Background: Despite years of public health efforts, Chlamydia trachomatis remains a highly prevalent disease suggesting that current control strategies are not sufficient. Asymptomatic men with chlamydial infections are under-identified and probably play an important role in sustaining the epidemic. Novel methods of actively screening asymptomatic men are needed to reduce the prevalence of chlamydia. This formative study explored the features of a sexually transmissible infection (STI) control program that would encourage annual testing among men. Methods: Using semi-structured interviews and focus group discussions, we explored issues related to health seeking behaviours and preferences for STI screening among men recruited from a public health STI clinic. Results: All 29 participants acknowledged the expertise of clinic staff and most men preferred speaking with a provider over using electronic informational resources. The clinic was the preferred venue for future screening, followed by self-collected home sampling with clinic drop-off. Men expressed a preference for receiving results via the telephone rather than electronic options, and preferred personalised reminders for future STI screening. Conclusions: In this sample, there was high interest in utilising the expertise of STI clinic personnel and less in non-clinical options. While this may be due to recruiting from an STI clinic, the data serves as a reminder that service provision must be responsive to the needs of potential users. Our findings suggest that future non-clinic based screening strategies may require an initial educational component to address concerns about confidentiality and sample quality in order to be acceptable.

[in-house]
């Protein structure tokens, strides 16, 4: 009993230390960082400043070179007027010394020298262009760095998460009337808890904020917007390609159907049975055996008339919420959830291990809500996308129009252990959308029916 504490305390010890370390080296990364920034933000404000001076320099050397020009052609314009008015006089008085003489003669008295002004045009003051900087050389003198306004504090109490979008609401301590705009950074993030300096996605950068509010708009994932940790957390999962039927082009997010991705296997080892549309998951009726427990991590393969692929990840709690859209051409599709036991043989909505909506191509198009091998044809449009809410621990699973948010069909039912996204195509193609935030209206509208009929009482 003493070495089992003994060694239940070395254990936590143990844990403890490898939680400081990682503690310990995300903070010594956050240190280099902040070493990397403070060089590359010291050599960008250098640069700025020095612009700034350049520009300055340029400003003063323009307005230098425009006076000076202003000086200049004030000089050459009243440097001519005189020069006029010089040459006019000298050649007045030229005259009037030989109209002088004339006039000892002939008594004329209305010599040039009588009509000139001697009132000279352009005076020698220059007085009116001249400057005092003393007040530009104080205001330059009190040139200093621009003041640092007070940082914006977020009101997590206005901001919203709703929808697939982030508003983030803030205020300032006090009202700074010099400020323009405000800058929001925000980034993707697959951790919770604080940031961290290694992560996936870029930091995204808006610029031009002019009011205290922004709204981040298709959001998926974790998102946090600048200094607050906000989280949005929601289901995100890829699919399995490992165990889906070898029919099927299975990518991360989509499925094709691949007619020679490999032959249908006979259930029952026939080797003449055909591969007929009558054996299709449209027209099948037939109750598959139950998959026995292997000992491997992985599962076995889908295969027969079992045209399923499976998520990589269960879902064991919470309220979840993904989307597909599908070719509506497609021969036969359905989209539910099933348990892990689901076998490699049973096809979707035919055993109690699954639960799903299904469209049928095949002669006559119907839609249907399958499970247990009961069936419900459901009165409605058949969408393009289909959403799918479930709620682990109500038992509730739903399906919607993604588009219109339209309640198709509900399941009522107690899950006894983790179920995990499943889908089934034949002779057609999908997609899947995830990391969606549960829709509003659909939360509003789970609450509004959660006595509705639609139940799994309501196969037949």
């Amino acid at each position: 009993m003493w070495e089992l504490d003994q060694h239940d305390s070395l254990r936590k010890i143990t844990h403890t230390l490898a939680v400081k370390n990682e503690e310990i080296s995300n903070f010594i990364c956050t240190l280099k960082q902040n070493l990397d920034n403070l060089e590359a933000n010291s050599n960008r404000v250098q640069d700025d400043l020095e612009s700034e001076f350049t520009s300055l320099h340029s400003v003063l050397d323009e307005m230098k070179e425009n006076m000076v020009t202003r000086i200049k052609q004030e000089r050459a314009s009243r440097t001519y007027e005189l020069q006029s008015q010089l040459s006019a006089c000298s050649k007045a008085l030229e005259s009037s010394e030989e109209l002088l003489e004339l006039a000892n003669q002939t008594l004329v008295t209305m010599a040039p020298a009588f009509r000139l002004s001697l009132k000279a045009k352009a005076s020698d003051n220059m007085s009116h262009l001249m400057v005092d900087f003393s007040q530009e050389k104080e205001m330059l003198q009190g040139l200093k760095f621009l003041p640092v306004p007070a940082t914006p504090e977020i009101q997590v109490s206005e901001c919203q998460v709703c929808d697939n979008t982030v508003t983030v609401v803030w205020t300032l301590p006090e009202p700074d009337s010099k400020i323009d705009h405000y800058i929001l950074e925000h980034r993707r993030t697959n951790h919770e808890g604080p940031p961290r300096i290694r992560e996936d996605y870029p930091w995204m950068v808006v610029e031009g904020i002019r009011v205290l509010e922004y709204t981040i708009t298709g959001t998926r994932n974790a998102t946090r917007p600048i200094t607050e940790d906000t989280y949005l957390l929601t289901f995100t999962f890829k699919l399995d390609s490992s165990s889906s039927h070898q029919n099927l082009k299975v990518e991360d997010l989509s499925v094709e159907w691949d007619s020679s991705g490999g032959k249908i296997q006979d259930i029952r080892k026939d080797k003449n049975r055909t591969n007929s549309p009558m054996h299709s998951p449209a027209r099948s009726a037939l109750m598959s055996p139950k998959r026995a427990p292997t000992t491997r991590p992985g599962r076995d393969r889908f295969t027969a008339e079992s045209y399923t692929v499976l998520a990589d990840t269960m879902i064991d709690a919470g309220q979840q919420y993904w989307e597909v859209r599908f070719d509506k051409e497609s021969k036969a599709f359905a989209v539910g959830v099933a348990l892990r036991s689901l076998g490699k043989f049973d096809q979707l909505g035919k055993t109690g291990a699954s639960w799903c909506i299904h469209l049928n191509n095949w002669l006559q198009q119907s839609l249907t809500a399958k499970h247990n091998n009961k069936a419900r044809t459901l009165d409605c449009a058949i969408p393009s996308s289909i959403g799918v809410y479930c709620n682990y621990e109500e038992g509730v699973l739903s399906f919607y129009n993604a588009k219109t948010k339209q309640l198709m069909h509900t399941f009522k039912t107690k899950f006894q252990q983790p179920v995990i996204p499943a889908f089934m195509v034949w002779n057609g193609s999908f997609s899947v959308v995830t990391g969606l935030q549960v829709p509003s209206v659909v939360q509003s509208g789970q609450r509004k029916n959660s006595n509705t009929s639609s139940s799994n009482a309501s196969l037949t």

- qualitative methods
ASJC Scopus subject areas
- Infectious Diseases
- Public Health, Environmental and Occupational Health